#16. Less expensive SSL options range in price from $50 to $200 annually.
Most website owners search for the most economical SSL packages, just like in any other area of life. The most recent SSL people purchasing statistics show that GoDaddy and Comodo offer very reasonable prices, making them appealing choices.
Undoubtedly, the most well-liked packages are offered for free, which is why Let’s Encrypt has such immense popularity. Paid plans frequently provide better security and more sophisticated cryptographic keys.
The numbers for 2022 have not yet been released, but the predictions for a safer net were quite encouraging. We are not likely to reach the fully encrypted web promised land even in 2022; we will get quite close. Let us look at what the figures suggest.
#17. In India, 97% of the traffic going to Google is encrypted.
India is in first place with Japan and the United Kingdom. The next set of nations includes Brazil, Mexico, and Indonesia, where 95% of all traffic going to Google is encrypted. France is the following country with 92% and the United States and Russia, where 91% of all traffic going to Google is encrypted.
(Source: Google’s Transparency Report)
#18. TLS 1.3 was expected to increase by more than 30% by the end of 2019.
Chrome versions 56 to 70 and Firefox versions 53 to 63 both support TLS 1.3. Firefox and Chrome manage between 60% and 80% of all browser usage concurrently. Large CDNs also support the newest TLS version.
But that is not all:
Netcraft’s latest statistics show that TLS1.3 is supported by 6.5% of servers, and the number of sites using it is increasing by around 1 million per month. When you add up all of this data, you’ll discover that a prediction of 30% is, at best, reasonably well-constructed.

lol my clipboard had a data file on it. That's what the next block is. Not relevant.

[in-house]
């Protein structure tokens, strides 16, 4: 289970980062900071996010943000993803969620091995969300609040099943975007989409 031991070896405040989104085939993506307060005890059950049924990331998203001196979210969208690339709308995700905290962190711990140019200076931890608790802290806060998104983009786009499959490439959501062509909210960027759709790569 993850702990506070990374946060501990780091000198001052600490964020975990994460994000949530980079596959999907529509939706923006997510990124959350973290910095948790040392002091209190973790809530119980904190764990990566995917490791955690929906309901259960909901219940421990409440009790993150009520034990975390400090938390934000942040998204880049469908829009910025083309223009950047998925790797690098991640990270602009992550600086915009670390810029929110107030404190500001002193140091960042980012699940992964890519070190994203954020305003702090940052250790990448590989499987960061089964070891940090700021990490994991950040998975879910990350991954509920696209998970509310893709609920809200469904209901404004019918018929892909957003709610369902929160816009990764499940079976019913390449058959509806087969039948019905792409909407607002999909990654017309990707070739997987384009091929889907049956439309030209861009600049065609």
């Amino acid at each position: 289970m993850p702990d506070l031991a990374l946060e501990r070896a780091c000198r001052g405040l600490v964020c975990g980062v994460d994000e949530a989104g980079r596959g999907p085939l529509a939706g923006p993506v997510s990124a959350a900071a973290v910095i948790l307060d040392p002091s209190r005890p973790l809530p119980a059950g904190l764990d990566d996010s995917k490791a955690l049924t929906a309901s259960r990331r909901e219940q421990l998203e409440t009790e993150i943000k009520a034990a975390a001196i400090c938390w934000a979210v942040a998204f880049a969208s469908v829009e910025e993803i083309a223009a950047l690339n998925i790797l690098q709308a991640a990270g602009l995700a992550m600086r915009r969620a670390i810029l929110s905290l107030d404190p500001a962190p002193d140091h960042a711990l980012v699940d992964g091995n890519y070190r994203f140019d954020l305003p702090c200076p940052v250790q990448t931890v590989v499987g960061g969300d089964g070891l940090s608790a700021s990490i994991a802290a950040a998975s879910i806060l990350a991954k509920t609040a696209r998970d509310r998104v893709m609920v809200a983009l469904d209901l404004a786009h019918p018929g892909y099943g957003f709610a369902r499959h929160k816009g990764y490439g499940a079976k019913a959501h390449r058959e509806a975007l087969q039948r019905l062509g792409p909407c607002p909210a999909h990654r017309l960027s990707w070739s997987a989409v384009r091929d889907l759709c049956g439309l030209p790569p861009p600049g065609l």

(Source: CA Security Council)
#19. 90% of Chrome pages in the United States were more than HTTPS in May 2019.
It was just 45% of pages four years ago. All countries in the report are seeing this rising trend. Germany comes in second place with 89% of pages loaded via HTTPS, an increase of 35% from 4 years ago. France comes next with 88% of pages loaded via HTTPS, followed by Mexico and Russia with 82%.
The same trend is evident in HTTPS usage statistics for other browsers. Around 78% of all pages in Firefox are accessible via HTTPS.
(Source: Google’s Transparency Report)
#20. More than 90% of the world’s HTTP traffic was anticipated to be secured over TLS/SSL by the end of 2019.
According to more and more SSL statistics, we are closer to an encrypted 100% web. Hugely popular browsers like Chrome and Firefox are working hard to get us there as soon as possible. However, Divergent UI policies could delay the entire process and cause users to suffer in the interim.
(Source: CA Security Council)
How Important Is Encryption?
Encrypted browsing sessions will be essential in 2021 and beyond because encryption locks your data and prevents the information from being stolen. Here are the statistics on SSL and encryption in the modern web industry.
#21. Since 2014, Google has been using HTTPS as a ranking factor.
To optimize a website and improve its ranking, you should use encryption. Although this initially had little impact on your overall score, Google has made significant improvements in recent years.
The search engine behemoth is highlighting the significance of safe connections with its open call for fully encrypted websites. Because of this, SSL certificates are now required for all website owners who depend on Google for traffic.
#22. 56% of businesses completely encrypted their internet traffic in 2020.
Over half of businesses and companies worldwide fully encrypted their online communications in 2020. The same study also found that 27% of businesses only partially encrypted their online communication.
#23. In 2019, 1 out of 10 URLs was still malicious.
This statistic was presented in Symantec’s 2019 Internet Security Threat Report. Another interesting finding in the report is the high number of detected formsjackings. This happens when hackers load malicious code onto shopping cart websites in order to steal customers’ credit card details.